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How the Sun Was Born – Facts for Kids
The Sun didn't exist five billion years ago. But the material to make it did. There was even enough to make a number of stars and still have material left over for planets, moons and other small bodies. What was this material, and how did it end up as stars and planets?
It starts with a giant nebula.
Stars are made from nebulae, thinly spread-out clouds of gas in space. A nebula has about a hundred gas particles in every cubic centimeter. That is very thin. The air you're breathing has a quadrillion times as many. (A quadrillion is “1” followed by 15 zeroes.)
However the nebula was gigantic, several light years across. Since a light year is nearly 10 trillion kilometers (6 million miles), that really is a lot of material. The problem is how to give it a big squeeze and collapse it into hot dense pieces. This is a job for gravity.
Gravity works slowly, but surely.
Mass is the measure of how much matter (material) something contains. And wherever there is matter, there is gravity at work. More matter means something is more massive. If it's more massive, it has a bigger gravitational pull on other matter.
Let's think about our nebula. If there's a way of getting some of the material bunched together, it would begin to attract other matter to it. And this effect would get bigger as more material comes together. In fact, this is exactly what happens when something disturbs the nebula, for example, a supernova explosion. That gets the collapse going, and over several million years gravity does the rest.
The whole nebula doesn't collapse at once. Any place where matter starts bunching together pulls in more and more matter until that part of the nebula collapses. Each piece of nebula could become a star if it attracts enough other matter. This means that stars usually form in groups. Sometimes they stay together long enough to make a star cluster that we can observe, like the Pleiades. Even though it's on its own now, the Sun once had companions.
During the gravitational collapse, several things happen that will turn the pieces of nebula into stars. They get smaller, but denser. As they collapse, they also get hotter.
Protostar and protoplanetary nebula.
Let's move on a few million years to see what's happening to the piece of nebula that will be the Sun one day. It's still pulling in new matter and it's heating up nicely. It's also rotating (spinning). Instead of being a big shapeless mass, the center gets rounded because gravity pulls its mass together. Any heavenly body with enough mass is spherical. This includes planets and large moons, as well as stars.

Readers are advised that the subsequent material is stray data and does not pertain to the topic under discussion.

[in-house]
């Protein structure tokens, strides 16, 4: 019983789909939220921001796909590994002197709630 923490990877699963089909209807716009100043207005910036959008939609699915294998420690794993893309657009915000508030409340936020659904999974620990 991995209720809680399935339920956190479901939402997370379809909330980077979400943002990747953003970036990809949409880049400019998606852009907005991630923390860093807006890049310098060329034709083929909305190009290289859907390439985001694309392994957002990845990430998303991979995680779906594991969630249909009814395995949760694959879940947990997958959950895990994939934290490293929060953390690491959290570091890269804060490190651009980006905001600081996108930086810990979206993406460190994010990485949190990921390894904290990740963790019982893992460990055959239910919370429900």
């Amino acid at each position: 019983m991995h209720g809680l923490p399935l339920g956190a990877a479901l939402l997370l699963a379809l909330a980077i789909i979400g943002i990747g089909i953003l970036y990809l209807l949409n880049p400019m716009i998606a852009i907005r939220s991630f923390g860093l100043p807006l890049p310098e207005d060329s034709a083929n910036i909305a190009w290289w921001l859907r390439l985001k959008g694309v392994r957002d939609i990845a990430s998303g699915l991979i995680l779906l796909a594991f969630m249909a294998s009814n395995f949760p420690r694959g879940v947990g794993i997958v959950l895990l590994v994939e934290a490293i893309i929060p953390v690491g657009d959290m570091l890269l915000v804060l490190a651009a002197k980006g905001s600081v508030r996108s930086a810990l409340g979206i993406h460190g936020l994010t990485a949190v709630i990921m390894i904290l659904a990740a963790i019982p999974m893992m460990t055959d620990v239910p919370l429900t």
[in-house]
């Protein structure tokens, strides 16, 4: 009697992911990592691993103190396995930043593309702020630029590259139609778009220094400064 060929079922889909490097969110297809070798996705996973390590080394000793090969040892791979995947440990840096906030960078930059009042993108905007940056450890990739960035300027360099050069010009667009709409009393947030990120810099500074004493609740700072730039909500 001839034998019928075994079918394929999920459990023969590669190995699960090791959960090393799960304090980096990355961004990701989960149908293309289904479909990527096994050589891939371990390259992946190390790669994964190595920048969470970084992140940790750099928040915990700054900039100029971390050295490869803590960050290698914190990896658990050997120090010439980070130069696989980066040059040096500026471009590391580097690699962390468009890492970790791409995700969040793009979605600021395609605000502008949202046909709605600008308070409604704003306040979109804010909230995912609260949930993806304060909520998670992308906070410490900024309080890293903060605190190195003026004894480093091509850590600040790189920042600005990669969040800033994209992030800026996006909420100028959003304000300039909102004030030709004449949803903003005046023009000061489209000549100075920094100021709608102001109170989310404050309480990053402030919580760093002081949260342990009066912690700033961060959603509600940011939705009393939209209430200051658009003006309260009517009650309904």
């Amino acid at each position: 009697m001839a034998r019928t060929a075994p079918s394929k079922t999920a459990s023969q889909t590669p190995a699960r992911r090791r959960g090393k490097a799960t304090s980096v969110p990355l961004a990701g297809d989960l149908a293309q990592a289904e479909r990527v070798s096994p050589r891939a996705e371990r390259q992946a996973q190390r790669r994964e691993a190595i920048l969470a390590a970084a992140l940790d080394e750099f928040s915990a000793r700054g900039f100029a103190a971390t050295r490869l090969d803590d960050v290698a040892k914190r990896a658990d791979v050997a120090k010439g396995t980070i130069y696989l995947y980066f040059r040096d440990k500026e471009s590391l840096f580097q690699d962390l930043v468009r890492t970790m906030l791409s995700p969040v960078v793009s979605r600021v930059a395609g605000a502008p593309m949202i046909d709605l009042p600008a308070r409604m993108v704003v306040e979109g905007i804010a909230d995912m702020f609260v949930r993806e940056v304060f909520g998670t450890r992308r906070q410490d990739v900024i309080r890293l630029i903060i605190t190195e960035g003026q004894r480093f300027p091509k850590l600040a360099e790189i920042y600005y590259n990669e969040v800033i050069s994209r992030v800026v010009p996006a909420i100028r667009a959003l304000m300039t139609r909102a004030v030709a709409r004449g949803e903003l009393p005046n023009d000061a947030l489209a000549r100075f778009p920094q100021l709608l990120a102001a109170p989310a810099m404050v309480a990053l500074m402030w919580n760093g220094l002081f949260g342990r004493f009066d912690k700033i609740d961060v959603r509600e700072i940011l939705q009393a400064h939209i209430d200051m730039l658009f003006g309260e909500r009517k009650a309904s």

The collapsing piece of nebula is hottest and densest in the middle. But it doesn't pull in all of the matter. Since it's spinning, some of the material spins out into a flat disk surrounding the center. The hot central part becomes a protostar and we call the disk a protoplanetary disk. The protostar is going to be the Sun. Earth and the other planets, moons, etc. are made out of the material in the disk.
The protostar has to get extremely hot to be a real star.
At some point the protostar's collapse slows down. Gravity still pulls material inward, but the heat this produces causes an outward push.
The Sun today is stable. The inward pull of gravity is balanced by the outward push of heat from its center. But this heat isn't the heat of gravitational collapse – that wouldn't be stable. The Sun shines by the energy of nuclear fusion, because a star is a giant nuclear reactor. But in order to get its nuclear reactions going, the center of the protostar needs to get to 10 million oC (18 million oF).
In order to be a star, the Sun not only had to get its nuclear reactions going, it also had to get into balance. But when the pull of gravity and the outward pressure of the heat from fusion were in balance, a star was born! As long as the star's nuclear reactor is using hydrogen for fuel, it stays balanced. We say that it's on the main sequence.
How long will the Sun stay on the main sequence?
A star spends most of its existence on the main sequence. However the amount of time it spends there depends on its mass. A red dwarf with half the Sun's mass may last for 80 billion years or more – that's nearly six times the age of the Universe so far. Really massive stars last for only a few million years. The Sun is nearly half way through its lifetime of around ten billion years.
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